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Flash Review 3, 1-22: El Amor Greco
Greco, Velasco Bring Flamenco to Eugene

By Martha Ullman West
Copyright 2000 Martha Ullman West

(Editor's note: In my last, I wrote about the legendary Galina Ulanova. I was not fortunate enough to see her dance. I have been fortunate enough to see many great dancers, and some ballerinas. I have seen only one legend: Lola Greco. Ulanova uses the word "actor" in place of dancer. Lola is more than a dancer, more than an actor. She channels. Her characters possess her, and at a cost, I guess; some of their madness seems to remain as residue in her. I refer to her by first name because I've had the privilege of dining with her. I would gladly trade those dinners for the privilege of seeing her perform again. So when veteran critic Martha Ullman West told me Lola (and not just her) was coming to Eugene, I asked her to Flash. Following is Martha's vivid report, for which I am especially grateful. --PBI)

EUGENE, Oregon--Sometimes it's worth it to travel for eight hours out of 24 to see 20 minutes of brilliant dancing, and so it was on Thursday when I took the train from Portland to Eugene and the Hult Center for the Performing Arts to see a tribute to the art of flamenco put together by Miguel Harth-Bedoya, conductor and music director of the Eugene Symphony and Hector Zaraspe, ballet master at the Juilliard School, with six dancers who have been associated with the National Ballet of Spain.

Those twenty minutes of brilliant, dramatic, virtuosic dancing were performed primarily by Lola Greco and Francisco Velasco. (Greco left the NBS in 1998.) The first half of the program opened with a zarzuela overture, played with authentic panache by the orchestra, and closed with Joaquin Rodrigo's Concierto de Aranjuez, a staple (is it ever!) of the guitar repertoire beautifully performed by 23-year-old guitarist Jorge Caballero. In between were four traditional zarzuelas, danced in a highly restricted stage space (full-sized orchestra ranged behind) which Greco managed to fill entirely and, in fact, transform.

In the La Maja solo from Granados's "Goyescas," arms twining above her head, heels subtly but firmly tapping the floor, Greco managed to look like the naked Maja, even though she was covered from head to toe in white lace ruffles. The orchestra was completely subsumed by her dancing: in fact, it looked like a backdrop! Velasco, interpreting that extraordinary zapateado, a set piece intended to demonstrate virtuosic footwork (music is by Sarasate), reduced the 2000 people in the audience to complete silence (you could have heard a tissue drop!) with the precision and subtlety and rapidity of his heel work in the a capella section.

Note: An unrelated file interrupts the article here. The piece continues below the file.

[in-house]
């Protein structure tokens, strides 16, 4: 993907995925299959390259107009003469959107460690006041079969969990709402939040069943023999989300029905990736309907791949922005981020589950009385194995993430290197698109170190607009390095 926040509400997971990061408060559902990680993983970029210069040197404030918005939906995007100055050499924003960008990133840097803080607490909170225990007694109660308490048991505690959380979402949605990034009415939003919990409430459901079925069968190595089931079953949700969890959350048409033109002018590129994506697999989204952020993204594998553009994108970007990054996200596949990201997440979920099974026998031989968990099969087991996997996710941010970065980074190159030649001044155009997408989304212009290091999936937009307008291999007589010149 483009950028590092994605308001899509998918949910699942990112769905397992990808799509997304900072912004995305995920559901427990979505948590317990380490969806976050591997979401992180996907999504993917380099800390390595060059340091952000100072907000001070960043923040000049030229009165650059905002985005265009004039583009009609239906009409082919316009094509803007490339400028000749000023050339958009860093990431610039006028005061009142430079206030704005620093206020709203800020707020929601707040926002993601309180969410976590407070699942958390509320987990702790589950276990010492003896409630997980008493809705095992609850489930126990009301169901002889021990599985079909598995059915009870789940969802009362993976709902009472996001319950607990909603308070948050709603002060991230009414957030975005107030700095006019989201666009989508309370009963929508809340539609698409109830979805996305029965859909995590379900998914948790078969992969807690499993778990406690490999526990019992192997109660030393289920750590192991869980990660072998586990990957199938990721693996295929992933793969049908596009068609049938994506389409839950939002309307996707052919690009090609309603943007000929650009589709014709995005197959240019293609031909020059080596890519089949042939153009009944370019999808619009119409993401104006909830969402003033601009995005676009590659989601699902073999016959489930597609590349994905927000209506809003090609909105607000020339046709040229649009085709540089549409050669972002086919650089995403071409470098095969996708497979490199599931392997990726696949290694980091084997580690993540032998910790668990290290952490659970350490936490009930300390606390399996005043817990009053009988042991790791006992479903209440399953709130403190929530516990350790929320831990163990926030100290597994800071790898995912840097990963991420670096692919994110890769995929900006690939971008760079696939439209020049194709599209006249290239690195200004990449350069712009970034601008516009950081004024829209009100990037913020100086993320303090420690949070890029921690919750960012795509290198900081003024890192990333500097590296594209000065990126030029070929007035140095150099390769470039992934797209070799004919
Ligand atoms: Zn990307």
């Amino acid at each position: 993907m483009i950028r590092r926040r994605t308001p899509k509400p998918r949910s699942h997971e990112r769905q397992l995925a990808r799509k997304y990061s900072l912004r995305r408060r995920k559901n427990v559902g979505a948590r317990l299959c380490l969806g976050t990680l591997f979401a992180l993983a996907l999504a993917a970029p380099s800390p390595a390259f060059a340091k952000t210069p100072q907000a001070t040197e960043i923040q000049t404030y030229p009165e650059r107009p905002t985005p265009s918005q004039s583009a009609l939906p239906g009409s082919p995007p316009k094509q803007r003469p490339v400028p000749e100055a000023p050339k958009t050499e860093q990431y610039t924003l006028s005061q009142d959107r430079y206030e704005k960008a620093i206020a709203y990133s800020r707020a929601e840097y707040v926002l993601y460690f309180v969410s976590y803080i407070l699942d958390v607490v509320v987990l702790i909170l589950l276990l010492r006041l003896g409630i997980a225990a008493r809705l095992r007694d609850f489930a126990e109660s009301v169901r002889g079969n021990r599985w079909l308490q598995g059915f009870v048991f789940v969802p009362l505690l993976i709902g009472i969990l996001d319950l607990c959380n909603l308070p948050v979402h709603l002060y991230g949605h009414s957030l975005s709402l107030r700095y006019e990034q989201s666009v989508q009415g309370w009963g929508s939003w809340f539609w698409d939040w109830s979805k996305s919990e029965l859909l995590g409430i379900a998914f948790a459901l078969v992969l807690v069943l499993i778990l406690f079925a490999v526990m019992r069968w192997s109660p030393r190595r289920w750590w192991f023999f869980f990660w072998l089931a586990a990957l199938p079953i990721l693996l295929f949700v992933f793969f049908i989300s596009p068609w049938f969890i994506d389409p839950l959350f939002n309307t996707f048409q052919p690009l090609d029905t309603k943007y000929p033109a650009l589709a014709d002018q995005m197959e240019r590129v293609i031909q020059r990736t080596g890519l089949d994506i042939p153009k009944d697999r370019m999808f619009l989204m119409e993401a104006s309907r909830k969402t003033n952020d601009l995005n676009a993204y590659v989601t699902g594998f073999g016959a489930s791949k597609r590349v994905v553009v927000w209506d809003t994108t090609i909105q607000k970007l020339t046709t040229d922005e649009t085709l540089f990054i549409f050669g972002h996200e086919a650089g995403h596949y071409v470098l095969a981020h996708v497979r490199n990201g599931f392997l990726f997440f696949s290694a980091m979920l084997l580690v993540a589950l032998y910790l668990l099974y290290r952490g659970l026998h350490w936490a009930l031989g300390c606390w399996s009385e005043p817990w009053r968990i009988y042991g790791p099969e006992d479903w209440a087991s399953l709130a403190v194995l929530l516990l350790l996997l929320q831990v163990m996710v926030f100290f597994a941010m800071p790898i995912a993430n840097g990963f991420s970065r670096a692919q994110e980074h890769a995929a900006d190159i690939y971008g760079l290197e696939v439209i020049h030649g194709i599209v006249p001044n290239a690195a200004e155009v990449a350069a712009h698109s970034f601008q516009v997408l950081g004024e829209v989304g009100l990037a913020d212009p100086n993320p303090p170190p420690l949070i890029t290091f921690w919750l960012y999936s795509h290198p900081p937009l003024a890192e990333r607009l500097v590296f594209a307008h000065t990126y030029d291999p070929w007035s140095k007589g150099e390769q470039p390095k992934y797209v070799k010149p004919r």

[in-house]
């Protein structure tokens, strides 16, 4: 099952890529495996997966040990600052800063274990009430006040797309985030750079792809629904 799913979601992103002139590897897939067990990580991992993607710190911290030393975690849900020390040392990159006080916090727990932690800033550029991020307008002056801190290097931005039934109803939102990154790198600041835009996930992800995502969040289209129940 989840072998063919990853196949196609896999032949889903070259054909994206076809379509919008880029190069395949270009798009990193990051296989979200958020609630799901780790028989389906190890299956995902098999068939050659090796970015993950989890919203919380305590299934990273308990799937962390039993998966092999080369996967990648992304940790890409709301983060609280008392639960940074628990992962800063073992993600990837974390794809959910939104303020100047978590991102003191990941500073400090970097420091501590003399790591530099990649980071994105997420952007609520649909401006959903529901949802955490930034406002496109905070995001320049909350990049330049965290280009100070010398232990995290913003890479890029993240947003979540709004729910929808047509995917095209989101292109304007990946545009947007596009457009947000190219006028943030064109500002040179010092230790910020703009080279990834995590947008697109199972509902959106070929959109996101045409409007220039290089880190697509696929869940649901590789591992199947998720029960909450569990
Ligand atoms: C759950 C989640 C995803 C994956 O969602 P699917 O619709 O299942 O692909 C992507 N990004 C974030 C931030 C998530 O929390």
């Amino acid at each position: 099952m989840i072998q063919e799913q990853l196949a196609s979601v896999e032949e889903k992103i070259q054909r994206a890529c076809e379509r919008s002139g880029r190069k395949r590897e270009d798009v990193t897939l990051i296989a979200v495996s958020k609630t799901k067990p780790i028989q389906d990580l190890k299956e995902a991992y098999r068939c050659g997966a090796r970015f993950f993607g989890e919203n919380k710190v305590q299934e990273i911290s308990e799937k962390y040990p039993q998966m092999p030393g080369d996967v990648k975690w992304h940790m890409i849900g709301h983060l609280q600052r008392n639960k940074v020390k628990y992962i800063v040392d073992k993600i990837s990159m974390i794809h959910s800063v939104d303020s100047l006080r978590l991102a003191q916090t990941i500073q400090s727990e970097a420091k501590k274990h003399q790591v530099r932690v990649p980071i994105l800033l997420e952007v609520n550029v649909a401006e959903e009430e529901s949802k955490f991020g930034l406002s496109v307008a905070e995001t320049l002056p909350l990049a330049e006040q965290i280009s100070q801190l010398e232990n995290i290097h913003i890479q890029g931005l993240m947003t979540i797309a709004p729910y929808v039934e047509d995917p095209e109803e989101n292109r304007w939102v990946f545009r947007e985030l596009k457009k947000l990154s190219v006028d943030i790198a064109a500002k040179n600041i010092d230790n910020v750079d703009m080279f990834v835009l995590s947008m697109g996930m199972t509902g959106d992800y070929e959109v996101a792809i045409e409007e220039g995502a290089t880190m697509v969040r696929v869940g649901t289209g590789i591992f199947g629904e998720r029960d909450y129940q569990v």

A bullfighting zarzuela "El Gato Montes," really a burlesque of the arrogance of the matador, was loudly applauded although lost on this audience, which did not laugh at all as Jose Porcel staggered around the stage, swishing a cape around and mugging at the bull.

The best of the evening, really, came in the second half when Zaraspe's version of Manuel de Falla's ballet, "El Amor Brujo" (Love the Magician) was performed by all six dancers and a dozen students from the Eugene Ballet School who acquitted themselves magnificently as a corps of gypsy girls. The restricted space was forgotten entirely as Greco in the role of Candelas, a gypsy girl so haunted by the ghost of a dead lover she cannot accept the courting of a new one, danced with unrestrained obsession, grief, and passion, her body curving in ways that are reminiscent not of the straight arrow arabesque of classical ballet, but the arabesques that are such a moving feature of Arab architecture and design. At one point, she poured onto the stage barefoot, in a nightgown, and still managed to create the illusion of heel-stamping passion.

The show, a joint production of the Eugene Symphony and the Los Angeles Philharmonic, will have nine performances in the Los Angeles area in February. While a bit ragged in places in the first half, it's worth traveling to see, if only for Greco and Velasco, whose performances, to coin a Spanish superlative, are estupendo!

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